Body Worn Video Steering Group

Body Worn Video Cameras to be Compulsory?

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After the Grand Jury decision to not indict Officer Darren Wilson for the shooting of Michael Brown in Ferguson earlier this year relatives and protesters alike have banded together and submitted a petition to the White House calling for a “Michael Brown Law”, which would require all state, county and local officers to use body worn video cameras as part of their regular tool-kit for policing.

Yatim Protest

Father Mike Brown Sr. said ‘This system is so unfair to the citizens’. ‘We ask that everybody join us in demanding change and making a difference for the lives of our children.’

Similarly in the UK “Leon’s Law” stemmed from the death of Leon Briggs who died whilst in police custody on November 4th 2013. As with the Michael Brown Law, Leon’s Law would require all officers to wear a body camera, and record all public interactions.

Slowly, but surely, many police forces across the globe are trialling, implementing or currently using body cameras as a new approach to tackling crime. Results from various studies and polls conducted by institutions such as the College of Policing and have shown the effectiveness of reducing complaints made against police and also justifying use-of-force where video evidence is available.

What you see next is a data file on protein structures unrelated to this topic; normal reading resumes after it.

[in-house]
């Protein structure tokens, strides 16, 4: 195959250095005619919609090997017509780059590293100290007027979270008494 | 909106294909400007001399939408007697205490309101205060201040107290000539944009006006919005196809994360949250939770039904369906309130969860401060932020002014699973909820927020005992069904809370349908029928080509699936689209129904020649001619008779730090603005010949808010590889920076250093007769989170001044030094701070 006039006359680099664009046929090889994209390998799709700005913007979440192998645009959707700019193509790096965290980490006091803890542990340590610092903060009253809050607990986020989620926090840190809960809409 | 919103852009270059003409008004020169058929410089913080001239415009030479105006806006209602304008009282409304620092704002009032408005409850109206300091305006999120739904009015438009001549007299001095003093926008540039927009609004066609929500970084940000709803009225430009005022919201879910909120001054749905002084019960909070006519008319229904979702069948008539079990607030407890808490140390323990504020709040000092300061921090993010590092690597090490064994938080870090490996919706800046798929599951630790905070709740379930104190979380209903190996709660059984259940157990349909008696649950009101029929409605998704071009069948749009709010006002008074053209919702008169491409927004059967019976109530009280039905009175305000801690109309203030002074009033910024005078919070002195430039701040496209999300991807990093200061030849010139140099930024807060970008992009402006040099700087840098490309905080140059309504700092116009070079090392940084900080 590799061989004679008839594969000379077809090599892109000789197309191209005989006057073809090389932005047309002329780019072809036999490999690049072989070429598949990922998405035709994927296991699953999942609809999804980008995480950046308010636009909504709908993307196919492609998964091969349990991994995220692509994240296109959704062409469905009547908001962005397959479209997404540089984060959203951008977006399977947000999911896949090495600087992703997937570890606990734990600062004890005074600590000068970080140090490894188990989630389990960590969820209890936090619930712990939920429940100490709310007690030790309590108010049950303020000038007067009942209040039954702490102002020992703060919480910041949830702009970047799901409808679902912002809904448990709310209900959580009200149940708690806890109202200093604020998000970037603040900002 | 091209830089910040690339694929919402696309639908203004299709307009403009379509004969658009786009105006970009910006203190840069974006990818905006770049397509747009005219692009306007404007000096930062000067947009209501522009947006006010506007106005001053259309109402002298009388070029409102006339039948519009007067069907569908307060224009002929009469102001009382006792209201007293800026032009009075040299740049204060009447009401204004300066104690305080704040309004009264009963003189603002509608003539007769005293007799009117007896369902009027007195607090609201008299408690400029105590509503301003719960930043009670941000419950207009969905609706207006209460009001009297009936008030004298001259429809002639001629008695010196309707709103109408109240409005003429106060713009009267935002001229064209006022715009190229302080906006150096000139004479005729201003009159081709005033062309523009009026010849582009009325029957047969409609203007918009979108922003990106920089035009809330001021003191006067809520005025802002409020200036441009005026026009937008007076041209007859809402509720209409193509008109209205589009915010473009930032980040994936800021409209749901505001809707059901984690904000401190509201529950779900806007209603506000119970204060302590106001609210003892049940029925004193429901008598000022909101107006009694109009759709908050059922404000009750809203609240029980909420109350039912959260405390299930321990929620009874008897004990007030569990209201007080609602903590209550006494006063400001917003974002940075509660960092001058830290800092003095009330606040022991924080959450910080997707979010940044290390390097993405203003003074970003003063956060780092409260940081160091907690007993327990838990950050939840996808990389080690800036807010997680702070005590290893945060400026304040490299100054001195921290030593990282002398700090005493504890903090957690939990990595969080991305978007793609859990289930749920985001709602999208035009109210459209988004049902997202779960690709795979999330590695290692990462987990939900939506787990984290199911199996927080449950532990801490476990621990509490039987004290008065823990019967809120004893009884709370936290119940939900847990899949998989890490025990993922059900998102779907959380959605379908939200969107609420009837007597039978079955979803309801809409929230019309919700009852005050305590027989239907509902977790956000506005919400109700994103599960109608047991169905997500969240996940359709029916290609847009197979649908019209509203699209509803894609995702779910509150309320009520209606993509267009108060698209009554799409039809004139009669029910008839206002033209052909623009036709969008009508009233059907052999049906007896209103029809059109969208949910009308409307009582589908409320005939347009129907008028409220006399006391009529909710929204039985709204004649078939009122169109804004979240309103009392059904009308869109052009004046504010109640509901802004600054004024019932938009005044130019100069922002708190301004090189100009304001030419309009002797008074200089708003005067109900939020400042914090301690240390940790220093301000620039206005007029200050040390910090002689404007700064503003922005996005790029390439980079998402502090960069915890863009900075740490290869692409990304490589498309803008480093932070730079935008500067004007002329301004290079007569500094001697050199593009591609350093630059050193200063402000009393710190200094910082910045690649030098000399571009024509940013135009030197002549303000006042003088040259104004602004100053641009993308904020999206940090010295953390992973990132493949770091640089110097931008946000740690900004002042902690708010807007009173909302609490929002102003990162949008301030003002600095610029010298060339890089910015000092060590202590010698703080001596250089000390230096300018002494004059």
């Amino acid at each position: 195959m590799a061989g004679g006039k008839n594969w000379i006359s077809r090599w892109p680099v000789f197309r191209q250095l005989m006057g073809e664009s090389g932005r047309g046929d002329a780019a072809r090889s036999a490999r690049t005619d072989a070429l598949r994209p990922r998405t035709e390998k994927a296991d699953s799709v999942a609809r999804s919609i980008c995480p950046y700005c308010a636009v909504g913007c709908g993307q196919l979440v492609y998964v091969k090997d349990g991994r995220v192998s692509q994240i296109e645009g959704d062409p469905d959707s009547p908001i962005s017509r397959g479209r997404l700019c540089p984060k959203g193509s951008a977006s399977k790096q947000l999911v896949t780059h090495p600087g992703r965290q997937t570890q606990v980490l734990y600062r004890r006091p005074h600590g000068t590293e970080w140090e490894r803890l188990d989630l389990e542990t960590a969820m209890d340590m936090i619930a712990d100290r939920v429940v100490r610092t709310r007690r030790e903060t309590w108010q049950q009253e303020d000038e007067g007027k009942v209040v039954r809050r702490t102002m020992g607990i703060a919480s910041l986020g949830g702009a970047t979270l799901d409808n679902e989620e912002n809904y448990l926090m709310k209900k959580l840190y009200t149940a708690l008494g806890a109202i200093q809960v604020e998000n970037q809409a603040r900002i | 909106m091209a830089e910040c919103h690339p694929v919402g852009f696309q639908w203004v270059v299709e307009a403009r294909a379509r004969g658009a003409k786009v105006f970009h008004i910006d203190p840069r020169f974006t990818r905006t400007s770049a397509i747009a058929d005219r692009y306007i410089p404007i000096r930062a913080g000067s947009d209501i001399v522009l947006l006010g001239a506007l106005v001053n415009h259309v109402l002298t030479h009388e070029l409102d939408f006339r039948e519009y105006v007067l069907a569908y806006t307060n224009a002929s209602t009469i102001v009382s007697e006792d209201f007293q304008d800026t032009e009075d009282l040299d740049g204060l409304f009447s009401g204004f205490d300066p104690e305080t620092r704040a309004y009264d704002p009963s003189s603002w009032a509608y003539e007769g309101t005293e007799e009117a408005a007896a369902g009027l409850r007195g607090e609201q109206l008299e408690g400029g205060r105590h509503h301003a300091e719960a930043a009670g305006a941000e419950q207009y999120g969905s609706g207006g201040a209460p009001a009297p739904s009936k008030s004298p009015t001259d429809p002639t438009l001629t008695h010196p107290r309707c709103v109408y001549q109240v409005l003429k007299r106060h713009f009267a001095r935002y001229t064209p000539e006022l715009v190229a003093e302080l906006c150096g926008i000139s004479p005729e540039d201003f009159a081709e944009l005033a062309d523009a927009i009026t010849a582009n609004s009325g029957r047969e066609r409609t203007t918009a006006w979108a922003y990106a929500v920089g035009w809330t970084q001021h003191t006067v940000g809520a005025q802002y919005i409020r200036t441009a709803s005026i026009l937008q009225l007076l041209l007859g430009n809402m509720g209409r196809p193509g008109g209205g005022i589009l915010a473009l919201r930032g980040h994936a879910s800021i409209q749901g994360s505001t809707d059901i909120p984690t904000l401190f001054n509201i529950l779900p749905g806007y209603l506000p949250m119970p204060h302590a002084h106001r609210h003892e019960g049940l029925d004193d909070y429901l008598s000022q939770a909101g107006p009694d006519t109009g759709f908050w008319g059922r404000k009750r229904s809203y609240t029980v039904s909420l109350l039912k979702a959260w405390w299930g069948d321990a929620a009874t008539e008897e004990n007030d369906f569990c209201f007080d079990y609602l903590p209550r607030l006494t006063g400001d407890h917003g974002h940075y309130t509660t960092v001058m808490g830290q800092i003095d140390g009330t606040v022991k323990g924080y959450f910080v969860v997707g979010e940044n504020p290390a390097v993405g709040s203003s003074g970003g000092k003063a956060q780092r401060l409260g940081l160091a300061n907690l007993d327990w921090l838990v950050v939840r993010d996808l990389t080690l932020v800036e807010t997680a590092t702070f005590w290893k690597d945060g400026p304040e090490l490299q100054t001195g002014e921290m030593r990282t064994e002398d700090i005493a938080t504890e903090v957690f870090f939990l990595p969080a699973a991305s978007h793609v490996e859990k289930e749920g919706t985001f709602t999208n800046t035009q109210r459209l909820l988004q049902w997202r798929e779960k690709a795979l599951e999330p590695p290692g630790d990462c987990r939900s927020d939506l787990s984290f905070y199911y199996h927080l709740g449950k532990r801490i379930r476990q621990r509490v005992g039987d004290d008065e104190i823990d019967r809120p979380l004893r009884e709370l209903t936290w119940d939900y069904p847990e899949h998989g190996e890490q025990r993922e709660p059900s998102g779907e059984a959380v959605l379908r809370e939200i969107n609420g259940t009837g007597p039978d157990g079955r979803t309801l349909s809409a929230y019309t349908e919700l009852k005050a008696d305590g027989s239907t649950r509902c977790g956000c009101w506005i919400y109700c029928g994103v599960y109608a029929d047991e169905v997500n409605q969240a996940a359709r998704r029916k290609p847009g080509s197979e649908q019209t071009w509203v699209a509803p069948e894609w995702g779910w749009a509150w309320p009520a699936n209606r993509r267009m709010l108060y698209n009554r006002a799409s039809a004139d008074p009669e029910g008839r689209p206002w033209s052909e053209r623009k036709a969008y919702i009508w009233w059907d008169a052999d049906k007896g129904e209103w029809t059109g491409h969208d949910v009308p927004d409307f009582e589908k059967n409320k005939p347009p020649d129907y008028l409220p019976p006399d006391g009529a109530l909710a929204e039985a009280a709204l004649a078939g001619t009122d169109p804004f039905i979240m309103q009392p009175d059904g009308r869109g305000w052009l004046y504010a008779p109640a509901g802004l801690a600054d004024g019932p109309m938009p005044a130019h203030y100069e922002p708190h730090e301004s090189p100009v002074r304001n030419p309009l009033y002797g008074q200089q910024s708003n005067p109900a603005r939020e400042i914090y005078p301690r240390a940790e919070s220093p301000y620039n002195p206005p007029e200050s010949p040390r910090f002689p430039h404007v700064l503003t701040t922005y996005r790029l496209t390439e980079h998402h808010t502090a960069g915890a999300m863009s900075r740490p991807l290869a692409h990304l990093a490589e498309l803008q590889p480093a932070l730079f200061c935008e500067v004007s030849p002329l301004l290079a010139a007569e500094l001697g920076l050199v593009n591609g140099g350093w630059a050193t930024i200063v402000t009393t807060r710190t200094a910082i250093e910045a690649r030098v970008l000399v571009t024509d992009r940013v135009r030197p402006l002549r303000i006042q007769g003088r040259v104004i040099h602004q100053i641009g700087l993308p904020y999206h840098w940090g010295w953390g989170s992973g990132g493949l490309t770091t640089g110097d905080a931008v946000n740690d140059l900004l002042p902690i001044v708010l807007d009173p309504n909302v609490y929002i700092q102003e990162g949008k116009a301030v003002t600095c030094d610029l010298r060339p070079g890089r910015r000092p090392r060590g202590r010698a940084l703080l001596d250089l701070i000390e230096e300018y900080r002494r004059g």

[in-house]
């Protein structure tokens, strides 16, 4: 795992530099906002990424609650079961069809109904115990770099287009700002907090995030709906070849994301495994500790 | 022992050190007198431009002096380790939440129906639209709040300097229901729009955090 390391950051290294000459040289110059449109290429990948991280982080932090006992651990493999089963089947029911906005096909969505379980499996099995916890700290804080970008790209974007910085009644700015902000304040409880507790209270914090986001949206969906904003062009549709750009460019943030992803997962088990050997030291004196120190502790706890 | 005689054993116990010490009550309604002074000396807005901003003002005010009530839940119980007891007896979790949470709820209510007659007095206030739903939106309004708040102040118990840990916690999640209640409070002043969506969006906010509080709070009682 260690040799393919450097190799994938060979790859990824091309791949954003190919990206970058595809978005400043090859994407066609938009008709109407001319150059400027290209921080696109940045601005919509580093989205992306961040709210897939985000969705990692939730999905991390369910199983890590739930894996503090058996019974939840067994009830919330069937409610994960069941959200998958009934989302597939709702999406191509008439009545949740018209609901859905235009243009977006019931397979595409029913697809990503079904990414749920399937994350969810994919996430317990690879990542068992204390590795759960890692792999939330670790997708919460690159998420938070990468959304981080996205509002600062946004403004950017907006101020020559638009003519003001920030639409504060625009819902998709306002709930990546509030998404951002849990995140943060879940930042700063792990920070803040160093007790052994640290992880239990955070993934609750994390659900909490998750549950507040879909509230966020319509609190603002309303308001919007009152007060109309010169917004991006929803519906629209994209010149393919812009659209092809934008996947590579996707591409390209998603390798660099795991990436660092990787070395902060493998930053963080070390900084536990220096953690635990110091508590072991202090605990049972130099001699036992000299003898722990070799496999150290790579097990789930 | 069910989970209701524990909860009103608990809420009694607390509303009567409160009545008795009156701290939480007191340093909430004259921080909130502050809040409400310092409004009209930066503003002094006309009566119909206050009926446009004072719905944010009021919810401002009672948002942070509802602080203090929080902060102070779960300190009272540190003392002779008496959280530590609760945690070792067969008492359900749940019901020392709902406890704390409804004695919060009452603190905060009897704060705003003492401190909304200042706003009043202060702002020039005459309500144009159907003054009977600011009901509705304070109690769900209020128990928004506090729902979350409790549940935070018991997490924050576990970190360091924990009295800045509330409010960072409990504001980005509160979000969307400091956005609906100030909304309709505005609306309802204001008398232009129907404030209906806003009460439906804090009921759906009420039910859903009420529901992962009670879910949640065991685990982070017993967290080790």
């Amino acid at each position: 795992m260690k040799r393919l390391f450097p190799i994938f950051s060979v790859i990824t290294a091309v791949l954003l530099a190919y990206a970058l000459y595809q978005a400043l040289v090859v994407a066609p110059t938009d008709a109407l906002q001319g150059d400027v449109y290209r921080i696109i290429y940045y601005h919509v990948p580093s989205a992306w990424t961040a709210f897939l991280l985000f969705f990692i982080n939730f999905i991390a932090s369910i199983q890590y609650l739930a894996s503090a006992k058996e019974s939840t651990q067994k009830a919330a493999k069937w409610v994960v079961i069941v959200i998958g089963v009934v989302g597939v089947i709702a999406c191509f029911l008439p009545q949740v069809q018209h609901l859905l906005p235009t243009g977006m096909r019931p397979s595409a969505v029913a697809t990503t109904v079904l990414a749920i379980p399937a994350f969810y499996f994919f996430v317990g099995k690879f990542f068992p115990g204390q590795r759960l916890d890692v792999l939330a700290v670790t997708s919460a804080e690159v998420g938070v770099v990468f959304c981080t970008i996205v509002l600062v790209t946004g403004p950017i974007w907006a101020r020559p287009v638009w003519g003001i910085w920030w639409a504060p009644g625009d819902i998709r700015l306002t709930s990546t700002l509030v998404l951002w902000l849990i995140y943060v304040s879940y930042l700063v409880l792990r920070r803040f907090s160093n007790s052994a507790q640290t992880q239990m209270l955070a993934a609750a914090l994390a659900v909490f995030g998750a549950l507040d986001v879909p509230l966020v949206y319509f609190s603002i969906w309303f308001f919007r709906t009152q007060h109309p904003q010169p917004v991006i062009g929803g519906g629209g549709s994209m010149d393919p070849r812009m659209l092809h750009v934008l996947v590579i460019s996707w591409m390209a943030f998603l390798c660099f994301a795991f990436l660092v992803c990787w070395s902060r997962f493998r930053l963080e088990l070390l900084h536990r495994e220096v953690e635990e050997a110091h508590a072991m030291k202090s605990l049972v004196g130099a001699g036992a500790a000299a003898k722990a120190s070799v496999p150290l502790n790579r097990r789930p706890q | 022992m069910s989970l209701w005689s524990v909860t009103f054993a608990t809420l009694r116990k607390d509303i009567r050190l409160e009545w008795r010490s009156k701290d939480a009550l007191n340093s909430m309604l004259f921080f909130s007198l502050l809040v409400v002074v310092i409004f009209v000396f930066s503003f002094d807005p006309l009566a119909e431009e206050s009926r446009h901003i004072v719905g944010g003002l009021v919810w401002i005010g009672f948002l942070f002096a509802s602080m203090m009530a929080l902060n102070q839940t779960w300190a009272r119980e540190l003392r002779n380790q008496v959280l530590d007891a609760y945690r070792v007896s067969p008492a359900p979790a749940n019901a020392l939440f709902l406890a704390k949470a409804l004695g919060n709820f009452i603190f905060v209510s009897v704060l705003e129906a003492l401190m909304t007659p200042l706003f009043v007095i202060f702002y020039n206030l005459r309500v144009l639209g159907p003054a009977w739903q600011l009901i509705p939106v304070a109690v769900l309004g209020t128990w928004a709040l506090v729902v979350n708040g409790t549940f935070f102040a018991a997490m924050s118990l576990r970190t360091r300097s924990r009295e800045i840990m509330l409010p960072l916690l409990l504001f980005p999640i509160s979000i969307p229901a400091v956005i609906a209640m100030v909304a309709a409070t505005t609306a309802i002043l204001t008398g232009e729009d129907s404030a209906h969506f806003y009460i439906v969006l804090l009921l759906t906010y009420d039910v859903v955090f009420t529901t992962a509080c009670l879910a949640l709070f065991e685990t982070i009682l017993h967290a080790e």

Furthermore the official response to the Michael Brown Law petition states that the Department for Justice’s support for body worn video will continue, as will the discussion surrounding ‘how the technology impacts policing, communities and public safety.’

Body worn video has become one of the most popularly supported devices by both public and police alike, with a current shift towards using video as a tool for greater public safety. Forward facing screens as designed by Reveal deter poor behaviour and using body worn video has shown the public gaining a greater trust of police.

Already more than 50% of UK police forces have had some interaction with the use of body worn video, with Hampshire Constabulary being praised by Home Secretary Theresa May for an innovative approach to reducing crime.

Many have spoken about the use of body worn video and how the public values the new technology as a form of policing, here are just two opinions:

“I think what’s really pushed this forward in a lot of ways is the general public’s use of cell phones and use of cameras,” says Andrea Russi, director of criminal justice for the Warren Institute on Law & Social Policy and a lecturer at UC Berkeley’s law school. “So there’s a value to police departments also having similar technology.”

“Good or bad, ugly or different, this is going to be a tool, and it’s a permanent eyewitness,” says Officer Dave Burke of the Oakland police department. “Our video cannot be altered in any shape or fashion. What you get once it’s recorded is the raw form.”

View the Leon’s Law proposal here

View the Michael Brown Law petition here

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